Oktoberfest Crowds

The History Of Oktoberfest In 46 Vintage Images Of Beer, Bratwurst, And Debauchery

Published April 21, 2020
Updated September 10, 2020

Oktoberfest went from a royal wedding celebration to a backdrop for Nazi propaganda to a globally-attended two-week party filled with beer, food, and German culture.

Oktoberfest is the largest folk festival in the world, with people from all over the world flocking to Munich’s famous gathering each year. In 2019, that meant 6.3 million visitors enjoying the historic Theresienwiese space — and consuming 7.3 million liters of beer.

While most people know that Germany celebrates its past with beer, bar maidens, and music, the history of Oktoberfest remains a mystery to many. For instance, the fact it began as a royal wedding celebration and was once a horse-centric event may come as a surprise.

Beer Maid Being Held Up
Oktoberfest Men Urinating Together
Beer Maid And Oktoberfest Attendee Inside A Beer Hall
Man Grilling Herrings At Oktoberfest
The History Of Oktoberfest In 46 Vintage Images Of Beer, Bratwurst, And Debauchery
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In modern-day Germany, the annual gathering serves as an opportunity for Bavarians to showcase their culture to visitors from more than 50 countries. From lederhosen to traditional dances to hearty food, Oktoberfest is a thriving socioeconomic powerhouse.

On the other hand, with a history as long as Oktoberfest — spanning more than 200 years since its 1810 debut — tragedies have tainted its legacy over the years. From drunken fights and stabbings to murder and bombings, the real history of Oktoberfest is truly one to behold.

The History Of Oktoberfest

Before he became King of Germany, Crown Prince Ludwig, known for both his great work ethic and his prolific output of bad poetry, married Princess Therese of Saxe-Hildburghausen. The occasion fell on Oct. 12, 1810, and the citizens of Munich were invited to celebrate the newlyweds in front of the city gates.

The field where Munich's citizens gathered was named Theresienwiese (or Therese's Meadow) on that day, in honor of the Crown Princess. The expansive 4,500,000-square-foot space bears her name to this day.

The wedding celebration lasted several days. Less than a week after the marriage ceremony, horse races were held in the tradition of the culturally significant Scharlachrennen (or Scarlet Race at Karlstor). It's unclear whether it was Major Andreas Dall'Armi or Sergeant Franz Baumgartner of the National Guard who proposed this idea.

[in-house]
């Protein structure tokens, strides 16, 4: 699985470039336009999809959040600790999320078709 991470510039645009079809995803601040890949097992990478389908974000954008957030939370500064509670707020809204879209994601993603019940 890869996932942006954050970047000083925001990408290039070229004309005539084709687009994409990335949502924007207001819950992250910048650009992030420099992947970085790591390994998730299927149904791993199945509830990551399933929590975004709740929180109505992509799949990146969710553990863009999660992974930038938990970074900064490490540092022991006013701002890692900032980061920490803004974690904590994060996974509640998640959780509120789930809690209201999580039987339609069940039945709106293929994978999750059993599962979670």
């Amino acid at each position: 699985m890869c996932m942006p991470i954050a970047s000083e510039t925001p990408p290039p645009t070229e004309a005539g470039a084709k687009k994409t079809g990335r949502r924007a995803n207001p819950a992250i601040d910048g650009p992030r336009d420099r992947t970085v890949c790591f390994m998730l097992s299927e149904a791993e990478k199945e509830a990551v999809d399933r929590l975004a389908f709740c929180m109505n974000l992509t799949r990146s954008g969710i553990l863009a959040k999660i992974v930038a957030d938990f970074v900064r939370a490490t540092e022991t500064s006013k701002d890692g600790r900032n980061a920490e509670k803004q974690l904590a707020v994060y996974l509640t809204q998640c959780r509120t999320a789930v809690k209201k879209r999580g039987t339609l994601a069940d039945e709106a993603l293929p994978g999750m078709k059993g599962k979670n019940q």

Forty thousand spectators drinking wine and beer from the hillside stands witnessed 30 horses and their jockeys compete on an 11,200-foot track in the main event.

More horse races were later held to celebrate the royal couple's one-year anniversary, — marking the beginning of the festival's annual tradition of celebratory races. But it didn't take long for Oktoberfest to transition from its royal origins into a more lighthearted event — despite all the wars and epidemics on the horizon.

Painting Of The 1810 Oktoberfest Horse Race

WiesnkiniPeter Hess' "Horse Race at the Wedding of Bavaria's Crown Prince," depicting the royal 1810 wedding.

The History Of Oktoberfest As A Public Festival

Bavaria's participation in the Napoleonic Wars forced the state to cancel the Oktoberfest of 1813. However, subsequent years attracted more and more visitors per year, with new events such as tree-climbing and bowling. In 1816, carnival booths entered the picture.

By 1819, the city of Munich assumed responsibility for organizing Oktoberfest and ensured that it would always be an annual event, though the exact dates of the festival often varied. In 1832, for instance, the fest was held weeks earlier, to take advantage of September's warmth and longer days.

Author August Lewald described the 1835 Oktoberfest: "The moon hanging in a cloudless sky, the mountain tops ringed with haze, forests lying nearby and the thousand city lights burning alongside a few from villages beyond."

Footage of the 1953 Oktoberfest, courtesy of British Pathé.